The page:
What makes the Stericycle decision notable is its revamping of the test by which such rules are evaluated. Since 2017, the Board had taken a categorical approach to evaluating work rules, placing them into one of three buckets: those that were always lawful, those that were sometimes lawful, and those that were never lawful. Sorting was accomplished by weighing (i) the nature and extent of the potential impact on Section 7 rights against (ii) the employer’s legitimate justification in maintaining the rule. In Stericycle, however, the current Board rejected this approach out of hand as far too deferential to employers.

The New, Employee-focused Test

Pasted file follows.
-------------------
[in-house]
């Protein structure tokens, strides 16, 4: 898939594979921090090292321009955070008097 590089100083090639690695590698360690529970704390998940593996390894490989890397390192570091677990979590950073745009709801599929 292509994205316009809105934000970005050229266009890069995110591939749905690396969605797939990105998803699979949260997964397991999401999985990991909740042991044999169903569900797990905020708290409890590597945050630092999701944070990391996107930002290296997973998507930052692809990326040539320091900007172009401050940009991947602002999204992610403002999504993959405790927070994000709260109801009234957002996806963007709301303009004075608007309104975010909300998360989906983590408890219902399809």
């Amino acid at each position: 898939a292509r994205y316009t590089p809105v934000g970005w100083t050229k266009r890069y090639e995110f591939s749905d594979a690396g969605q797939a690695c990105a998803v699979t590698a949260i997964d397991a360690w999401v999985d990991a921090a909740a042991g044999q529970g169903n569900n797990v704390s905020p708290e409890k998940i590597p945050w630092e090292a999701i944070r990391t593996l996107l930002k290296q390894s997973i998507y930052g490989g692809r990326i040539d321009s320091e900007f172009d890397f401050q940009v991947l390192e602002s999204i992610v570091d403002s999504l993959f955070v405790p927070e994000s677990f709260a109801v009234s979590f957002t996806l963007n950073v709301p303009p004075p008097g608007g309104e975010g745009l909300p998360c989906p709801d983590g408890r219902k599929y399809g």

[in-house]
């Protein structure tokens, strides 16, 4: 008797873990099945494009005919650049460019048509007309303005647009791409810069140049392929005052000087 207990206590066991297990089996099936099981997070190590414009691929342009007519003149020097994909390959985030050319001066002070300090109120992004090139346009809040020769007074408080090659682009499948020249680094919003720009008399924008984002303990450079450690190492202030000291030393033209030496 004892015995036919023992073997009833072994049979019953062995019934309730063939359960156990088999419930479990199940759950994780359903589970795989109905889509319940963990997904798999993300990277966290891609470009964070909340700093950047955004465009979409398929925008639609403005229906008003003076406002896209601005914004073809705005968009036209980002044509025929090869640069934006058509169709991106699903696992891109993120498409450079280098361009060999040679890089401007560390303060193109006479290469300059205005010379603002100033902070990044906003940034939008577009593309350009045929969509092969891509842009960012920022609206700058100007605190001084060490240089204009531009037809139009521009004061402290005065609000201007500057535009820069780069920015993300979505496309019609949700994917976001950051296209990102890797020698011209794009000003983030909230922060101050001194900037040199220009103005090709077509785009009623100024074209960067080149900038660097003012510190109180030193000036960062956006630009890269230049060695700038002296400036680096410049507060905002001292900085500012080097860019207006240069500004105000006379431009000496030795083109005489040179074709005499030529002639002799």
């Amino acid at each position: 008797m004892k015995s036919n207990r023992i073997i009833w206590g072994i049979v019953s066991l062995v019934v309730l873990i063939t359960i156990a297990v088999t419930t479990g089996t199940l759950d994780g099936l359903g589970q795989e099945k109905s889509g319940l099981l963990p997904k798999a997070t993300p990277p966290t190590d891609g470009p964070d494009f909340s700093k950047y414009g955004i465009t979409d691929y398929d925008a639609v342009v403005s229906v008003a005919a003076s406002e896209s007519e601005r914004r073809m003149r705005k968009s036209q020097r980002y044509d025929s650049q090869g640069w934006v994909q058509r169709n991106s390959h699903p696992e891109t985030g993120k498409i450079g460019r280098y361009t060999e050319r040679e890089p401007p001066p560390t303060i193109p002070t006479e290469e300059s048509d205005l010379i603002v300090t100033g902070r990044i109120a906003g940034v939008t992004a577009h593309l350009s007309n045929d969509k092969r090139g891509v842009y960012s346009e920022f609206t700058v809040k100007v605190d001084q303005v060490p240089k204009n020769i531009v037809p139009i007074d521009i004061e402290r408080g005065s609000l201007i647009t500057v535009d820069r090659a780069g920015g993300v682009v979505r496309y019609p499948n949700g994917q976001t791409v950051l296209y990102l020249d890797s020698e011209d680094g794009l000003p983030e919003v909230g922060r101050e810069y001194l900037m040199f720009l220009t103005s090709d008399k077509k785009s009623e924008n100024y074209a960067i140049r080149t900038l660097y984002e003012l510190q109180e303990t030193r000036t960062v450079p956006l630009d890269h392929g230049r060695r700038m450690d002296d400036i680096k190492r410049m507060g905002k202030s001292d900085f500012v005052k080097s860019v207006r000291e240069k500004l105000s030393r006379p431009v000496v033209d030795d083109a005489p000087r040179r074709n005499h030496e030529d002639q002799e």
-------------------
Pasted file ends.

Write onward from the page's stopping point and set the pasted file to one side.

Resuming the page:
Now, when considering whether a work rule constitutes an unfair labor practice in violation of the Act, the Board will first evaluate whether the General Counsel (analogous to a prosecutor in a criminal proceeding) has established that the challenged rule “has a reasonable tendency to chill employees from exercising their Section 7 rights.” With this established, the rule becomes presumptively unlawful. Then, the employer is given the opportunity  to “rebut the presumption by proving that the rule advances a legitimate and substantial business interest and that the employer is unable to advance that interest with a more narrowly-tailored rule.” (emphasis added)